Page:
The fact is that we all have an accent when we speak, and that is fine. Nevertheless, in a professional environment, when you need to address clients, an audience, or the board of directors, you want to seriously think about clarifying your communication skills with a more neutral and effective “American” sound. What counts is not if you speak English the “right” or the “wrong” way, but what is appropriate for interacting with others, at a personal and professional level, in English. After all, nobody will get the message across better than yourself. You might as well harness all the resources at your disposal.
FACC: What is the difference between coaching and traditional language courses? How do you work with your students to find the most effective solutions? How do your courses work? What is your unique “know how”?
VF: As I tell my prospective students in the first, free, consultation session, I do not teach English per se, as a language. Rather, I concentrate on the different aspects that will help them become more confident, autonomous and efficient communicators in English. The course is designed to give you confidence and precision when speaking English, thus allowing your interlocutor or the audience you are addressing to understand and connect more easily with what you are saying. And that, in turn, will create a virtuous circle: feeling more confident and getting a better feedback will help you improve constantly.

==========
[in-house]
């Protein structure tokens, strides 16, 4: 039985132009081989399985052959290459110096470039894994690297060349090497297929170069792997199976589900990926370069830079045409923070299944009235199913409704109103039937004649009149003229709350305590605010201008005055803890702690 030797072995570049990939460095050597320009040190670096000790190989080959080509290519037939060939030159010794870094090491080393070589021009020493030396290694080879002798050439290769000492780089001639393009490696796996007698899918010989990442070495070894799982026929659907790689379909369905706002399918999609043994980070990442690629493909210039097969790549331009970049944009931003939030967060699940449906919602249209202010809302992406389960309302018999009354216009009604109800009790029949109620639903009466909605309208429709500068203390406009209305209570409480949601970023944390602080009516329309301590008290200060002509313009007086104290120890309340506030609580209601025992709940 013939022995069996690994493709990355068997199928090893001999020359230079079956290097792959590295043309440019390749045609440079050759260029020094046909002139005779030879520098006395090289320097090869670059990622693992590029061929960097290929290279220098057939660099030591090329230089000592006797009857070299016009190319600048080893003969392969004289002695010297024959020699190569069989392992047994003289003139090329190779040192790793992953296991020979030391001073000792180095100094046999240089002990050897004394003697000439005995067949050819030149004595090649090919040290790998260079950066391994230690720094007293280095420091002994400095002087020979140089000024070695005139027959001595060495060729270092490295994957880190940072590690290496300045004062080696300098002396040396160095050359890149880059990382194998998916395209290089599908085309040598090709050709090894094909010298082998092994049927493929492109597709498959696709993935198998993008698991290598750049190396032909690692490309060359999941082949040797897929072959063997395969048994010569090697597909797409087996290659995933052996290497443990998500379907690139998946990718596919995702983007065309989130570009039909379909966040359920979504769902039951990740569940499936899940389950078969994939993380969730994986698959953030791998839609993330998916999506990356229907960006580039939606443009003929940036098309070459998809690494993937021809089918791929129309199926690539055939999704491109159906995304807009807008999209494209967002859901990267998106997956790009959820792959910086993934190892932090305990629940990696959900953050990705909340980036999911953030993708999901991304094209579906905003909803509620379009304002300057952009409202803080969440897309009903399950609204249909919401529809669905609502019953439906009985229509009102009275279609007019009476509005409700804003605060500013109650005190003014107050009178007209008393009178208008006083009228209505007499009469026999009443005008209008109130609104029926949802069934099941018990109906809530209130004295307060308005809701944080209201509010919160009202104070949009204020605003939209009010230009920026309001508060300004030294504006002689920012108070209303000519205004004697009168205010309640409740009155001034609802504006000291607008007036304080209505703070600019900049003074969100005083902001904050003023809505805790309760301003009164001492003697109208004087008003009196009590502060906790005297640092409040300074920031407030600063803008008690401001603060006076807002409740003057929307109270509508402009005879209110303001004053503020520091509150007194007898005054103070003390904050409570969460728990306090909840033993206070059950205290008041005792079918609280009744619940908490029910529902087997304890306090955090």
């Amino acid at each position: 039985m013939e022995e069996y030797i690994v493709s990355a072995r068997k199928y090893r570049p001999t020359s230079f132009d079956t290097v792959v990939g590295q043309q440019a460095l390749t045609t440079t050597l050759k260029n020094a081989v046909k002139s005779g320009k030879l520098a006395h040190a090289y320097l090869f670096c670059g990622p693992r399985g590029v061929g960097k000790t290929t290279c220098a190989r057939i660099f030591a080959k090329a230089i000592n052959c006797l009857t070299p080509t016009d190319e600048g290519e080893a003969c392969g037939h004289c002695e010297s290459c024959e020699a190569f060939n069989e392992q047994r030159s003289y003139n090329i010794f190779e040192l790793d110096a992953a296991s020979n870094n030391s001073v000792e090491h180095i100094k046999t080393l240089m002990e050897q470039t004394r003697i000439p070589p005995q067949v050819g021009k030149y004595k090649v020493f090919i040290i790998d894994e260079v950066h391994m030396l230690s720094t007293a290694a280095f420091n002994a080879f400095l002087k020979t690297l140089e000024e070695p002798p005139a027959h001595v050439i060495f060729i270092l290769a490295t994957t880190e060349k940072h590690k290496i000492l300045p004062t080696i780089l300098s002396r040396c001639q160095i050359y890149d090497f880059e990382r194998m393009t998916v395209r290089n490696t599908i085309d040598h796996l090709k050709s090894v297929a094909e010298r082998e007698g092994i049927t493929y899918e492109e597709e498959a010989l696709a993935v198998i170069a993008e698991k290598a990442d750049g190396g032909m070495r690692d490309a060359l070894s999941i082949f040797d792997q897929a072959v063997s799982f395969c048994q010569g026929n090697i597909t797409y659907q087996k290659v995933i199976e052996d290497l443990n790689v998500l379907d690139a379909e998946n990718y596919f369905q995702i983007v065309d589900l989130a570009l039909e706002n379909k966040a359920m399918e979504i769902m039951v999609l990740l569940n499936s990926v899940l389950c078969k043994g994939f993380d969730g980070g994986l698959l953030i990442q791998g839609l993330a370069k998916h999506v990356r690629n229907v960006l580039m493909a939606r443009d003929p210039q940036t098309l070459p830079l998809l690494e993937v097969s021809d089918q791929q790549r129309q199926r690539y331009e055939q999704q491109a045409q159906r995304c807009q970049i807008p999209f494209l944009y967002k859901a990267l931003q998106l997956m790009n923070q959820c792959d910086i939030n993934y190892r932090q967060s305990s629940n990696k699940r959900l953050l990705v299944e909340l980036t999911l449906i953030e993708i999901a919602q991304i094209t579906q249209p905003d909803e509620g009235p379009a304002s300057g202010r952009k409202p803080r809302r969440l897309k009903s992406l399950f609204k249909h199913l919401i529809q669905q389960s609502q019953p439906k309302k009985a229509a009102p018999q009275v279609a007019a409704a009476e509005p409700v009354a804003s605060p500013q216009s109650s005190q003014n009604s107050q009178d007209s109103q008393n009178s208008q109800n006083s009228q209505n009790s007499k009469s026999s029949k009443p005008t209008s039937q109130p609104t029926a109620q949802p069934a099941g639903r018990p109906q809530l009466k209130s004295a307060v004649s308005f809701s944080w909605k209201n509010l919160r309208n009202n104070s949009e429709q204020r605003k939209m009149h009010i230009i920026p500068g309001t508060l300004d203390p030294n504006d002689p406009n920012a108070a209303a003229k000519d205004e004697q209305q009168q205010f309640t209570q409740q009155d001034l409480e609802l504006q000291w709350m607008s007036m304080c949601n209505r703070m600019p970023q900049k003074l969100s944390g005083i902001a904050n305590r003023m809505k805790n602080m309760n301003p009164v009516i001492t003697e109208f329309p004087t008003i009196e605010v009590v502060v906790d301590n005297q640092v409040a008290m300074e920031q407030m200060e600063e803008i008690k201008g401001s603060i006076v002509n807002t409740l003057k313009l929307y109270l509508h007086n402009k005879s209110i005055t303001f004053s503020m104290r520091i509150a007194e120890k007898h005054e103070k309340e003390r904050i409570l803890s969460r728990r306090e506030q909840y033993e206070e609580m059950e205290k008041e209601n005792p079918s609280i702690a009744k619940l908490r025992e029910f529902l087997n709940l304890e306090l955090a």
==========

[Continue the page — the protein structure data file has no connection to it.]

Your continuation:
My courses, always one-on-one, are based on 30-hour modules, of 20 sessions lasting 90 minutes each. Starting from each student’s needs and goals, we define together a working plan. I usually go to people’s offices or homes, since I teach both in Manhattan and in Westchester. In each of them, we work in turns on the different aspects that characterize English: placement, rhythm, stress, intonation and pronunciation. I also aim at turning students into autonomous learners who will continue working by themselves long after the course is finished.
My unique ‘know-how’ is both a thorough understanding of how to communicate clearly and effectively in several languages and having the linguistic knowledge and technique to help people go from a syllable-timed language (French) to a stressed-timed language (English). This is invaluable when helping students understand how to embrace a new idea of themselves when they speak English. In a way, in order to become fluent and confident you need to create your own “English-speaking persona”, that will be a bit different from the person you are in your mother tongue.
FACC: How did you hear about FACC and what are you most looking forward to discovering this year?
VF: This year I began working with in Westchester with a wonderful think tank, Think Talks, headed by Audrey Sandrini and Laila Bogaert. During their workshops I learned a huge amount and, of course, FACC came up in the conversation. I followed the thread, and here I am.
Interested in connecting with Virginia? Log into the FACC Member Directory to send her a message.